In a letter to the Federal Reserve, 10 regional banks banded together to ask that the living will rule be tailored to account for firms with simple structures. What made the crisis difficult was not so much the size of a troubled company like Lehman but that it was a “large, interconnected investment banking firm with substantial nonbank and foreign operations,” they wrote on June 10, 2011.
“Living wills is a great example of a rule that never should have applied to these guys,” said Karen Shaw Petrou, managing partner of Washington-based Federal Financial Analytics Inc. “That doesn’t mean it shouldn’t have an appropriate recovery plan, but it isn’t the same as JPMorgan Chase and Blackrock Inc.”
The regional banks’ push to distinguish themselves in Washington comes as their profits outperform their larger rivals. They are making gains as reduced trading activity and troubled investments made before the credit crisis have damped earnings and curbed compensation at the bigger firms.
Larger investment banks are cutting jobs as revenue growth ebbs. That has given regional banks a change to pick up market share.
Very large banks lag their regional counterparts in return on equity, a measure of profitability, according to data compiled by Bloomberg. For example, Goldman Sachs returned 5.2 percent in the second quarter of 2012, while Bank of America had 4.7 percent. Buffalo, New York-based M&T Bank Corp. returned 8.2 percent in that period while Fifth Third hit 11.5 percent.
The financial health of U.S. Bancorp -- it returned 16.5 percent in the second quarter -- has enlarged the clout of its chief executive officer, Richard K. Davis. He served in 2010 as chairman of the Financial Services Roundtable, a banking trade group, and has met more than once with President Barack Obama to discuss economic policy.
Regional banks are “pretty boring” and “pretty consistent” in their business, Davis said in December.
That theme is echoed in the joint comment letters that the regional banks sent to regulators on Volcker and the living-will proposal, as well as on swap-trading rules and pending requirements for capital buffers under the international Basel agreement.
CEOs of eight banks including U.S. Bancorp, Fifth Third, PNC, Northern Trust Corp. and M&T Bank met with Treasury Secretary Timothy F. Geithner and Deputy Secretary Neal Wolin in May. And 12 regional bank executives met in July with Federal Reserve officials, including Fed Governor Daniel Tarullo, in part to discuss the Volcker rule.
The regional banks said the Volcker proposal would require them to set up expensive compliance programs even though they don’t engage in the risky trading the rule prohibits.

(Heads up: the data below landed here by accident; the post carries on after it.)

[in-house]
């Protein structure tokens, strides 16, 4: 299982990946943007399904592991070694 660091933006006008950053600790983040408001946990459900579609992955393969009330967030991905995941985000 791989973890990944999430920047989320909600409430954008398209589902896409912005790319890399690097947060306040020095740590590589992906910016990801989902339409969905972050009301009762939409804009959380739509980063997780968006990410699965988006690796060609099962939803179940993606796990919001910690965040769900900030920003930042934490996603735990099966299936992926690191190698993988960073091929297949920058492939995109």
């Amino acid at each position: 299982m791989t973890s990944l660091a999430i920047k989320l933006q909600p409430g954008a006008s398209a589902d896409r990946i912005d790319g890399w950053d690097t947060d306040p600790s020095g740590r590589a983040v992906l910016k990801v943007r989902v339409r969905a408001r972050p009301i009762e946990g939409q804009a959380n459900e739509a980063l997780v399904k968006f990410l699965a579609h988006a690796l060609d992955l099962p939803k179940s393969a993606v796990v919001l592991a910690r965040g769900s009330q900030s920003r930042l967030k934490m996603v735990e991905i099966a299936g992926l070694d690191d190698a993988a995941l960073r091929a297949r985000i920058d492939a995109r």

“The proposal as written will cause each of our organizations to comply with many, if not all, of the same requirements applicable to the largest financial firms with substantial trading volume and covered fund investments,” PNC, U.S. Bancorp, Capital One, SunTrust, Fifth Third, BB&T, Regions and Cleveland-based KeyCorp wrote in a Feb. 3 letter to regulators.
The position drew support from six members of the Senate Banking Committee, including Senators Mark Warner, a Democrat of Virginia, and Mike Crapo, a Republican of Idaho, who wrote to regulators on Feb. 16 that compliance costs “could cause some banks to exit certain types of activities that provide liquidity to their customers and are permitted by the Volcker Rule.”
Frank said the regulators have the flexibility to reduce compliance costs on regional banks. “They are assuming the regulators are stupid or hostile, and I don’t think they are hostile,” Frank said.
The Fed’s Tarullo has recognized the role of regional banks as he warns of the systemic risks posed by the largest Wall Street firms. For example, he said on June 6 that there would be a sliding scale for the capital surcharges to ease the burden on banks with over $50 billion in assets that aren’t among the largest players like Bank of America or JPMorgan.
That idea won support from lawmakers. In an Aug. 7 letter to the Fed, Senators David Vitter, a Republican from Louisiana, and Sherrod Brown, a Democrat from Ohio, said they backed a graduated capital level for regional banks. They said the Fed “should keep in mind the distinctions between money-center banks and regional banks.”
Tarullo also suggested that if it turned out, as Wall Street banks have claimed, that Basel rules crimp their ability to lend money, then smaller institutions could fill the void.
“To the degree that systemically important institutions find the additional capital requirement makes some lending unprofitable, that lending could be assumed by smaller banks that do not pose similar systemic risk and thus have lower capital requirements,” Tarullo said in a June 2011 speech.
While the regional bank lobbyists have been holding monthly conference calls and meeting in person every three months, they haven’t yet taken the step of forming their own trade group and haven’t opposed the agenda of the big banks. They remain members of the American Bankers Association, which counts all the large institutions among its ranks.
The regional banks aren’t part of the Independent Community Bankers of America, which on its website claims nearly 5,000 members with assets between $3 million and $17 billion.
Wayne Abernathy, executive vice president of the ABA, said his association has tried to show the regional banks that it can continue to represent their interests in Washington.
“It keeps us on our toes, to make sure as a trade association that we meet the needs of all our members,” Abernathy said.